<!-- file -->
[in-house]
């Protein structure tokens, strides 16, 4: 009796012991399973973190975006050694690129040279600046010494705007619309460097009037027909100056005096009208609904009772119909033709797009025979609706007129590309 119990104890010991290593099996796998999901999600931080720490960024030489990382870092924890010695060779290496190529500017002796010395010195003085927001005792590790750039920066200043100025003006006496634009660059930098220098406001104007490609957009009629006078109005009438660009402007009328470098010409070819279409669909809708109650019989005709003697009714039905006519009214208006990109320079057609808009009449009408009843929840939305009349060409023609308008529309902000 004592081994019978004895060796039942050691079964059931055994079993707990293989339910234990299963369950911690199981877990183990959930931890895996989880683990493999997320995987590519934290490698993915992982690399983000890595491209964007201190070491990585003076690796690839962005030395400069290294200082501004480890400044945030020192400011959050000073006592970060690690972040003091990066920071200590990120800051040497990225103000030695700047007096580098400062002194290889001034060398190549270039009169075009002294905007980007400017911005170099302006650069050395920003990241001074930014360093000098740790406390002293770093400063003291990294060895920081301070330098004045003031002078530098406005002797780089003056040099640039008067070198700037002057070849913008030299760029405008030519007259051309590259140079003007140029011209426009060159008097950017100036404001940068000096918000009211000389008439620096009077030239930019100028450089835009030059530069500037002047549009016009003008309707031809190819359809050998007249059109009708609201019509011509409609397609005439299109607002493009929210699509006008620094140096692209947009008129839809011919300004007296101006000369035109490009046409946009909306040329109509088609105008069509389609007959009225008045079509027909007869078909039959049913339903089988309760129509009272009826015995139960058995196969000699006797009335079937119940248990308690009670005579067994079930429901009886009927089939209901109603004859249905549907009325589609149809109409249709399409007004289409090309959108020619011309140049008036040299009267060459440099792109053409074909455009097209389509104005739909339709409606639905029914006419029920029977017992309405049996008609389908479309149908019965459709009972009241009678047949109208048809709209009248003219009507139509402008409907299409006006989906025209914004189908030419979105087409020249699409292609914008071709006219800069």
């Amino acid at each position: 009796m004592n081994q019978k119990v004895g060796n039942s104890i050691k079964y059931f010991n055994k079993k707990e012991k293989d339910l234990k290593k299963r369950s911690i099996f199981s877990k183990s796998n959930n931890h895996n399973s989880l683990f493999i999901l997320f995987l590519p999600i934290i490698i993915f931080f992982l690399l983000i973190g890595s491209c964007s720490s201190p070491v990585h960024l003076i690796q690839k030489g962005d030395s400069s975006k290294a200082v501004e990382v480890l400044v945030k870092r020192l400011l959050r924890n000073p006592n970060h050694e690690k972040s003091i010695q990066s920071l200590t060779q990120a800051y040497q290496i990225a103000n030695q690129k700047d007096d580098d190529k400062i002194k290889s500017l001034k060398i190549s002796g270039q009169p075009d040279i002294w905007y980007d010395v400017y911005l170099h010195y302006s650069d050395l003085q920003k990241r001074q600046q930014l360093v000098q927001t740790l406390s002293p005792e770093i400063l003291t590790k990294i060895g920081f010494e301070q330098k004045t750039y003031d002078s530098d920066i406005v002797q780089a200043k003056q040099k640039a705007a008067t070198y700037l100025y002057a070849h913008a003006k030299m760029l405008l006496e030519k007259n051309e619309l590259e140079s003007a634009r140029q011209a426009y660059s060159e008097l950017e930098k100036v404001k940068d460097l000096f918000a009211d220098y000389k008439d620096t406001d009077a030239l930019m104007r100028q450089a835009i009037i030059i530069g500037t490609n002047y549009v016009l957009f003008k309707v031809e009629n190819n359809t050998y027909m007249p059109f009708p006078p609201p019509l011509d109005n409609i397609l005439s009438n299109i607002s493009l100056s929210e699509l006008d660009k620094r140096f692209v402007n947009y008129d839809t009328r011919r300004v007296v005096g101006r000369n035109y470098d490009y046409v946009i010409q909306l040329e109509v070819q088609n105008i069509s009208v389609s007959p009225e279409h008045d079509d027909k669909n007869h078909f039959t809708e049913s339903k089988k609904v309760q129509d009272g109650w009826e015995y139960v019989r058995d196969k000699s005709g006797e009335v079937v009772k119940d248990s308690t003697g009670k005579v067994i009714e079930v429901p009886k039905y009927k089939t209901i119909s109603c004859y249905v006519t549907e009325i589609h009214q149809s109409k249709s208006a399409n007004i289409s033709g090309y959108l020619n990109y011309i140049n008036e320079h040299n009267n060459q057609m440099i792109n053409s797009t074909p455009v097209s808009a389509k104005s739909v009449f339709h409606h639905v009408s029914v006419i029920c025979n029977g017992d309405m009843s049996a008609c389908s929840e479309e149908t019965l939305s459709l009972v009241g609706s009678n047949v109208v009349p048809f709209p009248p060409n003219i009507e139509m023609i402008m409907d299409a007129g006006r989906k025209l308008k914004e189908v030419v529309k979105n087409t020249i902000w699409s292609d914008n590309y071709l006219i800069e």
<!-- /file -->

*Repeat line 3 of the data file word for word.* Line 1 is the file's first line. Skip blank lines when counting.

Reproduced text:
């Amino acid at each position: 009796m004592n081994q019978k119990v004895g060796n039942s104890i050691k079964y059931f010991n055994k079993k707990e012991k293989d339910l234990k290593k299963r369950s911690i099996f199981s877990k183990s796998n959930n931890h895996n399973s989880l683990f493999i999901l997320f995987l590519p999600i934290i490698i993915f931080f992982l690399l983000i973190g890595s491209c964007s720490s201190p070491v990585h960024l003076i690796q690839k030489g962005d030395s400069s975006k290294a200082v501004e990382v480890l400044v945030k870092r020192l400011l959050r924890n000073p006592n970060h050694e690690k972040s003091i010695q990066s920071l200590t060779q990120a800051y040497q290496i990225a103000n030695q690129k700047d007096d580098d190529k400062i002194k290889s500017l001034k060398i190549s002796g270039q009169p075009d040279i002294w905007y980007d010395v400017y911005l170099h010195y302006s650069d050395l003085q920003k990241r001074q600046q930014l360093v000098q927001t740790l406390s002293p005792e770093i400063l003291t590790k990294i060895g920081f010494e301070q330098k004045t750039y003031d002078s530098d920066i406005v002797q780089a200043k003056q040099k640039a705007a008067t070198y700037l100025y002057a070849h913008a003006k030299m760029l405008l006496e030519k007259n051309e619309l590259e140079s003007a634009r140029q011209a426009y660059s060159e008097l950017e930098k100036v404001k940068d460097l000096f918000a009211d220098y000389k008439d620096t406001d009077a030239l930019m104007r100028q450089a835009i009037i030059i530069g500037t490609n002047y549009v016009l957009f003008k309707v031809e009629n190819n359809t050998y027909m007249p059109f009708p006078p609201p019509l011509d109005n409609i397609l005439s009438n299109i607002s493009l100056s929210e699509l006008d660009k620094r140096f692209v402007n947009y008129d839809t009328r011919r300004v007296v005096g101006r000369n035109y470098d490009y046409v946009i010409q909306l040329e109509v070819q088609n105008i069509s009208v389609s007959p009225e279409h008045d079509d027909k669909n007869h078909f039959t809708e049913s339903k089988k609904v309760q129509d009272g109650w009826e015995y139960v019989r058995d196969k000699s005709g006797e009335v079937v009772k119940d248990s308690t003697g009670k005579v067994i009714e079930v429901p009886k039905y009927k089939t209901i119909s109603c004859y249905v006519t549907e009325i589609h009214q149809s109409k249709s208006a399409n007004i289409s033709g090309y959108l020619n990109y011309i140049n008036e320079h040299n009267n060459q057609m440099i792109n053409s797009t074909p455009v097209s808009a389509k104005s739909v009449f339709h409606h639905v009408s029914v006419i029920c025979n029977g017992d309405m009843s049996a008609c389908s929840e479309e149908t019965l939305s459709l009972v009241g609706s009678n047949v109208v009349p048809f709209p009248p060409n003219i009507e139509m023609i402008m409907d299409a007129g006006r989906k025209l308008k914004e189908v030419v529309k979105n087409t020249i902000w699409s292609d914008n590309y071709l006219i800069e």